In order to avoid cyber disasters, be sure to keep your software up to date and to change your passwords regularly. Refrain from using simple passwords like Password123 (the most common password in use, by the way) or from sharing passwords throughout the company. Conduct frequent security audits to identify weaknesses in your data protection, so you can quickly patch the holes. Have your IT team receive notifications from the United States Computer Emergency Readiness Team in order to stay aware of new and developing security threats.

Did You Know?

Friggatriskaidekaphobia and paraskevidekatriaphobia are both terms for fear of Friday the 13th.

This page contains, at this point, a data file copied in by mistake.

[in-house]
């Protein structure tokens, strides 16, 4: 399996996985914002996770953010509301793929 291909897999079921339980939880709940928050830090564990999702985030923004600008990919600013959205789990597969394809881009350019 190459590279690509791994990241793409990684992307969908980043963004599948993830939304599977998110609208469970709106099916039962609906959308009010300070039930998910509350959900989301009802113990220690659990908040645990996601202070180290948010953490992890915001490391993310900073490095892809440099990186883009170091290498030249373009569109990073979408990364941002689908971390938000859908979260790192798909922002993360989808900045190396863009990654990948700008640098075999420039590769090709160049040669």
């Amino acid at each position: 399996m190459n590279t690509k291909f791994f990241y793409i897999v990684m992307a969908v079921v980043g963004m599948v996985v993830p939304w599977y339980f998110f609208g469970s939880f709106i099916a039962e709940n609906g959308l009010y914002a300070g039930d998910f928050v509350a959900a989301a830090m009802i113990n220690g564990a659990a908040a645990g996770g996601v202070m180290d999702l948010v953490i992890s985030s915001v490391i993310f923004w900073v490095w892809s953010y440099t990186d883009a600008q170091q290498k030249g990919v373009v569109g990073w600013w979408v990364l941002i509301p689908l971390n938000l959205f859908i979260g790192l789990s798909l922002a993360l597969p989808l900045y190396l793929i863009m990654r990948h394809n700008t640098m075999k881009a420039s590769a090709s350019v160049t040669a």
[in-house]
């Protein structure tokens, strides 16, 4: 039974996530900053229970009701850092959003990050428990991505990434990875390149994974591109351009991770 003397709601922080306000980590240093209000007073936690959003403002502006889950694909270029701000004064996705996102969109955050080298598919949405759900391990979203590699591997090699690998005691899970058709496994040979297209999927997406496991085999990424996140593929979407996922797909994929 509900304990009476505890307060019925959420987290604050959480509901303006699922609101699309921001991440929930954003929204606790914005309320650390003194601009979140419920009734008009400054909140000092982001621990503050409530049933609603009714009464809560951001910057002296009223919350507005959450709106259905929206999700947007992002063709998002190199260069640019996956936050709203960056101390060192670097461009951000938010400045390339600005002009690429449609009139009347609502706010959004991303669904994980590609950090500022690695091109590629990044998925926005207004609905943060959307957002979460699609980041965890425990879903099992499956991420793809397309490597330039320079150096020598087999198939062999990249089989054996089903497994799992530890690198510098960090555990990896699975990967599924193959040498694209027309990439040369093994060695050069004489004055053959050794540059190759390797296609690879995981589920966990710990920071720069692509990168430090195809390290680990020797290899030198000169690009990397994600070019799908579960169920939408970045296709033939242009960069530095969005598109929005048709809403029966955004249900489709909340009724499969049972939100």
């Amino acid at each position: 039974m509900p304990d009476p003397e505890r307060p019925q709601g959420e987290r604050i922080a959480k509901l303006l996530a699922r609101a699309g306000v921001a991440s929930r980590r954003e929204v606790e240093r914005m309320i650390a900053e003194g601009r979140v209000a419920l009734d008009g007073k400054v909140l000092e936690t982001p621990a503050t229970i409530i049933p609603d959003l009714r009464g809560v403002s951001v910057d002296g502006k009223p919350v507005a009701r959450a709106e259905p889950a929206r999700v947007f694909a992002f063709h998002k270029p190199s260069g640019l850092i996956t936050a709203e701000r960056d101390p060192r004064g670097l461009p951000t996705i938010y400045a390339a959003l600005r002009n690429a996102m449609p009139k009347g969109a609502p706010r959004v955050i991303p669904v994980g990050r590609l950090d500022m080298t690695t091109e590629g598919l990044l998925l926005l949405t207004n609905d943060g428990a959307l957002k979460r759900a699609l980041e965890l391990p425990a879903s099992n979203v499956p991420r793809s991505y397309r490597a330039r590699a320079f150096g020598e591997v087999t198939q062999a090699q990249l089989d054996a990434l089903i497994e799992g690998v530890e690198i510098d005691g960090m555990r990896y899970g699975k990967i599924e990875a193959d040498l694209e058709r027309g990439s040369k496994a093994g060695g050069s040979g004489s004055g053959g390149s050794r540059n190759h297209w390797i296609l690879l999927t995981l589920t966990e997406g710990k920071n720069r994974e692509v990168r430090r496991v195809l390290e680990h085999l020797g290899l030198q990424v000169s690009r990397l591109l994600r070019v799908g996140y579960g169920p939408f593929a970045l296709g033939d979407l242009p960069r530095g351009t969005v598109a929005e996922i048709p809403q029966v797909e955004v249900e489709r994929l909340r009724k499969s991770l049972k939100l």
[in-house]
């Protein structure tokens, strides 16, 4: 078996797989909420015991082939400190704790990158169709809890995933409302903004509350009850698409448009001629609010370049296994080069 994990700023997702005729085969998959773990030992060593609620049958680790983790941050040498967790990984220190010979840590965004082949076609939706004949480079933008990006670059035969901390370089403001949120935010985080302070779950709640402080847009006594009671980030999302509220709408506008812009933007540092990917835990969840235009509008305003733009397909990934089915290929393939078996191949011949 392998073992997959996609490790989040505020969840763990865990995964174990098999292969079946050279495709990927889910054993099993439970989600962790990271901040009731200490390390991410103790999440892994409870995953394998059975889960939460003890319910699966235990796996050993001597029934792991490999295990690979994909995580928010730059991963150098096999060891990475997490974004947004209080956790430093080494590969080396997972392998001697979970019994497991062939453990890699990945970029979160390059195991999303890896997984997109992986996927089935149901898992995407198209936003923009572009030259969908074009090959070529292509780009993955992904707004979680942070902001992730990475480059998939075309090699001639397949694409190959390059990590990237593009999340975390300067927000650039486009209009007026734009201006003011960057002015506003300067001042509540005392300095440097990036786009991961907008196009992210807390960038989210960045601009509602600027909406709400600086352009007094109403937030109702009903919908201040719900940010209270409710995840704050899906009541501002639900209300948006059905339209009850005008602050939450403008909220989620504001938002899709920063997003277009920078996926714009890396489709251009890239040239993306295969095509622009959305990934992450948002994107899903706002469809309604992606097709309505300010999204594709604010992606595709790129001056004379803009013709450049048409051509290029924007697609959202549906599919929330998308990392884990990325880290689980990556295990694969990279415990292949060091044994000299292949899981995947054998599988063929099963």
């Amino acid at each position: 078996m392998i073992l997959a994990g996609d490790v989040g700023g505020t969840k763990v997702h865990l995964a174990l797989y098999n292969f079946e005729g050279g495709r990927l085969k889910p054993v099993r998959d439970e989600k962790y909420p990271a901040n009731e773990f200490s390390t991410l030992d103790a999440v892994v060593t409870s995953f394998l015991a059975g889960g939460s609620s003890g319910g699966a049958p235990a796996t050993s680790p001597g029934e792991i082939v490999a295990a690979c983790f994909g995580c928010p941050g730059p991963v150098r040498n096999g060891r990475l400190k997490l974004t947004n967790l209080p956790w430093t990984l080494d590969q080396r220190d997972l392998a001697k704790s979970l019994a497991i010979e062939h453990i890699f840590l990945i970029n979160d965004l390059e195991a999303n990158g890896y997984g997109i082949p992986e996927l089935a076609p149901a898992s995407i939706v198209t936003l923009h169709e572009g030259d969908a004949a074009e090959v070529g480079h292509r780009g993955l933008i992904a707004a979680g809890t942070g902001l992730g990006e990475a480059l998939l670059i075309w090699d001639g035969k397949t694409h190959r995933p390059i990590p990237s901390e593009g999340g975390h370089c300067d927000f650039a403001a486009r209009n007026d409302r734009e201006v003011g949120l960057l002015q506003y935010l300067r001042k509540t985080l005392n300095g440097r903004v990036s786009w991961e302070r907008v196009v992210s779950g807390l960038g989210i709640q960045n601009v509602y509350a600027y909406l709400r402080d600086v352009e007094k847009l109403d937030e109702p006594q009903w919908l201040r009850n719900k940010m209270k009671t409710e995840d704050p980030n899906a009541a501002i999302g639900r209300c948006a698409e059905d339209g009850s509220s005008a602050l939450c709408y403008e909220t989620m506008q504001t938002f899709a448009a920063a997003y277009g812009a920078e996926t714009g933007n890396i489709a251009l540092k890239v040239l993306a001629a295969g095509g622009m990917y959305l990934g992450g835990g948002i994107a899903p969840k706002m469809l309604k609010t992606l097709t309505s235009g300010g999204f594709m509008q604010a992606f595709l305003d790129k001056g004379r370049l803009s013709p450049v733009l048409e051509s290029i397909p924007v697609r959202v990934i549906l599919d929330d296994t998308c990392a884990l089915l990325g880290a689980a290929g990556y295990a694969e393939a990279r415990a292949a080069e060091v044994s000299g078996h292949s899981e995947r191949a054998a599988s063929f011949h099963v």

Local Disasters

This one may throw you for a loop, but hear us out. Let’s say that there is a leak in your office, something that is not totally out of the norm for most companies at some point or another. However, the leak is due to a pipe burst no one knows about just yet; water spreads, and eventually gets to your internal electrical wiring - effectively cutting off your power. How much data have you lost because of a power failure? How long will it take for the electrical company to come out and fix the problem, how much will you have to pay a plumber to now rework your pipelines, how many clients will this harmless little water leak cost you?

Why Is Friday the 13th Unlucky?

One of the origins comes from the Bible. Judas was the 13th apostle to sit at the table for the Last Supper, and Jesus was crucified on a Friday. Friday is also the day in which Adam and Eve ate the forbidden fruit.